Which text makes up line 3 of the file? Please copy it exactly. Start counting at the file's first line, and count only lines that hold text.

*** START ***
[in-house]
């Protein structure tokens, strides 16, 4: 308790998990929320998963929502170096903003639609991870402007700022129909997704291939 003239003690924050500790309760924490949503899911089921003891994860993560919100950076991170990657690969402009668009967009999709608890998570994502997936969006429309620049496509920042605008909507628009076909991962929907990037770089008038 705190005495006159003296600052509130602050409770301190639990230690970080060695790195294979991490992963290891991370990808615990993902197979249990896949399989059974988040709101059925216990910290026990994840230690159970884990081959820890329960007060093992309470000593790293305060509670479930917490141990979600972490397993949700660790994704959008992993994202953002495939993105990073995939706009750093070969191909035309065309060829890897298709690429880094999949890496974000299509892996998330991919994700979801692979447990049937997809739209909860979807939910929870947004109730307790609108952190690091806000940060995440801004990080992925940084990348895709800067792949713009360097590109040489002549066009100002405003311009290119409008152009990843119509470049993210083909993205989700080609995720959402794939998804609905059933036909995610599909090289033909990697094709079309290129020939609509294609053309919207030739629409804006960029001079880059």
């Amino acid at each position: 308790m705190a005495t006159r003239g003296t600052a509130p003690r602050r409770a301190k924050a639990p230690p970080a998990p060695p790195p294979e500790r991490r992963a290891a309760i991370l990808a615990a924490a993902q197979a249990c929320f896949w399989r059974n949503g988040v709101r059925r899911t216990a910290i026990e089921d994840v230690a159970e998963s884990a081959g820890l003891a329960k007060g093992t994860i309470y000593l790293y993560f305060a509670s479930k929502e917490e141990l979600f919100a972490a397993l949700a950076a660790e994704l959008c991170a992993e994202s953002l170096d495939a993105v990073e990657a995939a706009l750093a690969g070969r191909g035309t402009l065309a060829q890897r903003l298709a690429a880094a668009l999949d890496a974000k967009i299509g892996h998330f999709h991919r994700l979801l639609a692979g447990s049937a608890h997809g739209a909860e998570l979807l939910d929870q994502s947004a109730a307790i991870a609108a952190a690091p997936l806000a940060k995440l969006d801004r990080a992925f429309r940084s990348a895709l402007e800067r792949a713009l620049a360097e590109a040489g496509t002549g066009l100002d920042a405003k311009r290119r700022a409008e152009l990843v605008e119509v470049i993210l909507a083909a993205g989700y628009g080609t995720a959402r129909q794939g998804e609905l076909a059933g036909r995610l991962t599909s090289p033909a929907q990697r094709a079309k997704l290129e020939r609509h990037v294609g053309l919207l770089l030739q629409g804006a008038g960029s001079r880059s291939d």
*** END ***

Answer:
């Amino acid at each position: 308790m705190a005495t006159r003239g003296t600052a509130p003690r602050r409770a301190k924050a639990p230690p970080a998990p060695p790195p294979e500790r991490r992963a290891a309760i991370l990808a615990a924490a993902q197979a249990c929320f896949w399989r059974n949503g988040v709101r059925r899911t216990a910290i026990e089921d994840v230690a159970e998963s884990a081959g820890l003891a329960k007060g093992t994860i309470y000593l790293y993560f305060a509670s479930k929502e917490e141990l979600f919100a972490a397993l949700a950076a660790e994704l959008c991170a992993e994202s953002l170096d495939a993105v990073e990657a995939a706009l750093a690969g070969r191909g035309t402009l065309a060829q890897r903003l298709a690429a880094a668009l999949d890496a974000k967009i299509g892996h998330f999709h991919r994700l979801l639609a692979g447990s049937a608890h997809g739209a909860e998570l979807l939910d929870q994502s947004a109730a307790i991870a609108a952190a690091p997936l806000a940060k995440l969006d801004r990080a992925f429309r940084s990348a895709l402007e800067r792949a713009l620049a360097e590109a040489g496509t002549g066009l100002d920042a405003k311009r290119r700022a409008e152009l990843v605008e119509v470049i993210l909507a083909a993205g989700y628009g080609t995720a959402r129909q794939g998804e609905l076909a059933g036909r995610l991962t599909s090289p033909a929907q990697r094709a079309k997704l290129e020939r609509h990037v294609g053309l919207l770089l030739q629409g804006a008038g960029s001079r880059s291939d």